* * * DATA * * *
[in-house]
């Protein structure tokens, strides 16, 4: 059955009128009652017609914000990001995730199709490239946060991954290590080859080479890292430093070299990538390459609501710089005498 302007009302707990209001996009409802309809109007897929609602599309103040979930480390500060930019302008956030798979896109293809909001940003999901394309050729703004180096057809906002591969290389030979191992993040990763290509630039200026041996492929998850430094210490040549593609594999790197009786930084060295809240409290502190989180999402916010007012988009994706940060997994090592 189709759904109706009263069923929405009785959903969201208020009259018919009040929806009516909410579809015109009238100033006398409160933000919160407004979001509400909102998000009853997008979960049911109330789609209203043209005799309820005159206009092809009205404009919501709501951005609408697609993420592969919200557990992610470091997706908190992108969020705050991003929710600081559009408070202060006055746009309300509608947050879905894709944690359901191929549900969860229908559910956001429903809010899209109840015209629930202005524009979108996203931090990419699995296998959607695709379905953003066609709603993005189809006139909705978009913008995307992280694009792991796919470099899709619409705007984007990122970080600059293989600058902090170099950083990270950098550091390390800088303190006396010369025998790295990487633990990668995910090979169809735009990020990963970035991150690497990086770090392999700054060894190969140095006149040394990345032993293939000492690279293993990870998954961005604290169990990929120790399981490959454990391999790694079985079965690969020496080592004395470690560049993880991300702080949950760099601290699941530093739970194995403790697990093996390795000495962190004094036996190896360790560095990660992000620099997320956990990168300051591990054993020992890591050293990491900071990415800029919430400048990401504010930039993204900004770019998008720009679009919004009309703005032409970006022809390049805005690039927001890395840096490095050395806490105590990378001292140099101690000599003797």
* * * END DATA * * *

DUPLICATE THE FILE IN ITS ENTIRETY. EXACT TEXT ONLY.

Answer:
[in-house]
């Protein structure tokens, strides 16, 4: 059955009128009652017609914000990001995730199709490239946060991954290590080859080479890292430093070299990538390459609501710089005498 302007009302707990209001996009409802309809109007897929609602599309103040979930480390500060930019302008956030798979896109293809909001940003999901394309050729703004180096057809906002591969290389030979191992993040990763290509630039200026041996492929998850430094210490040549593609594999790197009786930084060295809240409290502190989180999402916010007012988009994706940060997994090592 189709759904109706009263069923929405009785959903969201208020009259018919009040929806009516909410579809015109009238100033006398409160933000919160407004979001509400909102998000009853997008979960049911109330789609209203043209005799309820005159206009092809009205404009919501709501951005609408697609993420592969919200557990992610470091997706908190992108969020705050991003929710600081559009408070202060006055746009309300509608947050879905894709944690359901191929549900969860229908559910956001429903809010899209109840015209629930202005524009979108996203931090990419699995296998959607695709379905953003066609709603993005189809006139909705978009913008995307992280694009792991796919470099899709619409705007984007990122970080600059293989600058902090170099950083990270950098550091390390800088303190006396010369025998790295990487633990990668995910090979169809735009990020990963970035991150690497990086770090392999700054060894190969140095006149040394990345032993293939000492690279293993990870998954961005604290169990990929120790399981490959454990391999790694079985079965690969020496080592004395470690560049993880991300702080949950760099601290699941530093739970194995403790697990093996390795000495962190004094036996190896360790560095990660992000620099997320956990990168300051591990054993020992890591050293990491900071990415800029919430400048990401504010930039993204900004770019998008720009679009919004009309703005032409970006022809390049805005690039927001890395840096490095050395806490105590990378001292140099101690000599003797």